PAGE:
Essays and rock & roll. Looking and listening. Nostalgia versus skepticism. Sound and sense.
Wednesday, July 3, 2019
For decades my dad worked at IBM. The company, renowned for its generosity to its employees, would annually rent out the modest amusement park at Marshall Hall, Maryland, across the Potomac River. There the families of Big Blue would have free run of the joint. It was exciting: we took a loud ferry—"excursion boat" in the romantic parlance—from the Virginia side of the the river to get there. The park and its rickety wooden roller coaster and lo-fi fairway closed in 1980. Yet I believe I'm conflating those days with a similar day at Wheaton Regional Park near my childhood home; for reasons that are obscure to me now, that park was closed for a special occasion during which my friends and I ran around. Anyway, location doesn't matter—leave that stuff to historians and map makers. What maters is a small gesture I made that day. I'd invited my friend Paul B. to come with me and my family, and at one point I impulsively ran up behind him and threw a full cup of icy Pepsi against the back of his neck, drenching him. It was a hot day; the soda got sticky, a big mess. Why did I do it? Paul was a great friend, my only friend, really, after Karl R. moved to far away Illinois, and he was my guest that day. I'd been possessed by one of those strange destructive moments that you know is wrong to indulge in but feel powerless not to, an awful, queasy feeling I associate with childhood. Why can't I shake this trivial memory? Far worse things have been meted out among kids; I've done mean-spirited, indulgent stuff to friends and lovers that I deeply regret. Yet this one lingers, I think, because of the look on Paul's face. His shoulders shot up in surprise, he wheeled around, and his face said, I wanna think this was a fun prank but that was a terrible thing to do. He looked straight into my eyes—an intimacy that ten-year old boys aren't at all comfortable with—and his look seemed to register both shock and a kind of adult disappointment. I carry the moment with me to this day, decades after anyone who might have witnessed this minor transgression, Paul included, have long forgotten it. A lesson? A kid glimpsing a future of consequences? Or is my weepy recollection and embarrassment just more precious self-indulgence, mattering to no one but myself? My answer shifts with the days, but the memory and its shame are constant. The things that linger.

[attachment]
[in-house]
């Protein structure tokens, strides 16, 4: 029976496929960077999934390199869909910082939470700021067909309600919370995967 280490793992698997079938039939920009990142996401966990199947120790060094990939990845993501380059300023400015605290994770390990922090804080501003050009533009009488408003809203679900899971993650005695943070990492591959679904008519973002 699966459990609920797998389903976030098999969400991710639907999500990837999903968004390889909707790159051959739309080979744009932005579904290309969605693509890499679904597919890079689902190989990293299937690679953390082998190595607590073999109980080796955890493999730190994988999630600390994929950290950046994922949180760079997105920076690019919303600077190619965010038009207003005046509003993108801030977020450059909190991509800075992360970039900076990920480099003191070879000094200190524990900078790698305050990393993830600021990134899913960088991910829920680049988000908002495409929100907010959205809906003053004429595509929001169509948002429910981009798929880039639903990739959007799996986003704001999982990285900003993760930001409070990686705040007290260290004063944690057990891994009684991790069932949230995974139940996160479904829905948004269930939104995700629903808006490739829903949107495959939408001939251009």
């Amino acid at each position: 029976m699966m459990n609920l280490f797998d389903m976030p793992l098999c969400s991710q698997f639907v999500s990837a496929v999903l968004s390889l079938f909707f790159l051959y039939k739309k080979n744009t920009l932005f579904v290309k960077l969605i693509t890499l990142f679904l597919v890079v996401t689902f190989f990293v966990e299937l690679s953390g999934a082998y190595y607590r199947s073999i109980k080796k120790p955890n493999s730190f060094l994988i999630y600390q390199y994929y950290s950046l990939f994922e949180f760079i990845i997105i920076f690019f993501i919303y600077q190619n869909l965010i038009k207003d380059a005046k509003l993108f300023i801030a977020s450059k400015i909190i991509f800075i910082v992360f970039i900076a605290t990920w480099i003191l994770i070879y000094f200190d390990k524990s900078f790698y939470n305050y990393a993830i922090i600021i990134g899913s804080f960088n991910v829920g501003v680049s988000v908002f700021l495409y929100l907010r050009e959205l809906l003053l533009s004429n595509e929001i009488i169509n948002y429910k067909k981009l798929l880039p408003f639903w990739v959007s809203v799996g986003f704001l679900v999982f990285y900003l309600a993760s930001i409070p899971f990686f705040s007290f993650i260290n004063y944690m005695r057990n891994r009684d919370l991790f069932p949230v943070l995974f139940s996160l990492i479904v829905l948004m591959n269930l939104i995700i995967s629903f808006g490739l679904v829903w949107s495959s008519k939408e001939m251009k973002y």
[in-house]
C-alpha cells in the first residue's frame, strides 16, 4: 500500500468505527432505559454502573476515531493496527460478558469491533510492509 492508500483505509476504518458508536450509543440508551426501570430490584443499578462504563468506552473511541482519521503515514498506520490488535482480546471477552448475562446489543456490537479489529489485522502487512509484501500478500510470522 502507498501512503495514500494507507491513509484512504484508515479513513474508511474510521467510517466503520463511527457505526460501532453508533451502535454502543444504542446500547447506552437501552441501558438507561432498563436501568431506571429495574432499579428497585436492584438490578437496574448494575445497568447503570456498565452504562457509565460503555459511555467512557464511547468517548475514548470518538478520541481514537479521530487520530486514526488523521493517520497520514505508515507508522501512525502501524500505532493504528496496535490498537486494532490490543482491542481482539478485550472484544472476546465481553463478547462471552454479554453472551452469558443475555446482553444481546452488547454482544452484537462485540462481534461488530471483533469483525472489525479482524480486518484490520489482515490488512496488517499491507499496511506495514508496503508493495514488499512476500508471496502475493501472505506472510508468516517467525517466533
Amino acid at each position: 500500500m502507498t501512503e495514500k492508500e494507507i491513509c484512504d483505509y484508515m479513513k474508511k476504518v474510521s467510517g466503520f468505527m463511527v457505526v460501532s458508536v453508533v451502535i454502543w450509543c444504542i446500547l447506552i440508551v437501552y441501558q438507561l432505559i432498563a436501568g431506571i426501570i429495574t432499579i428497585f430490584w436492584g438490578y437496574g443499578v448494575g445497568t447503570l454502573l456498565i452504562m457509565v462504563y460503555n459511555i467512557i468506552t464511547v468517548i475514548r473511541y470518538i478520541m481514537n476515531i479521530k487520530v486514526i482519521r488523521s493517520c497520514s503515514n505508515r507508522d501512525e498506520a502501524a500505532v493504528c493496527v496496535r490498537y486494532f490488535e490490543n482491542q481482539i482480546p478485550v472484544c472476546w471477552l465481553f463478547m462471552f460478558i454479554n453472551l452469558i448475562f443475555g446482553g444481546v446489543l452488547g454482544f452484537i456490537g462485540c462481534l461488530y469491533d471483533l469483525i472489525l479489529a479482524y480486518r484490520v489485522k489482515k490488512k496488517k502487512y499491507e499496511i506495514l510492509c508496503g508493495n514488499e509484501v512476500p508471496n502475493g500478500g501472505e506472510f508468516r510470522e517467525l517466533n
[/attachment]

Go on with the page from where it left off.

Photo (with b&w filter applied) by Kelvin Murray/Getty Images via NPR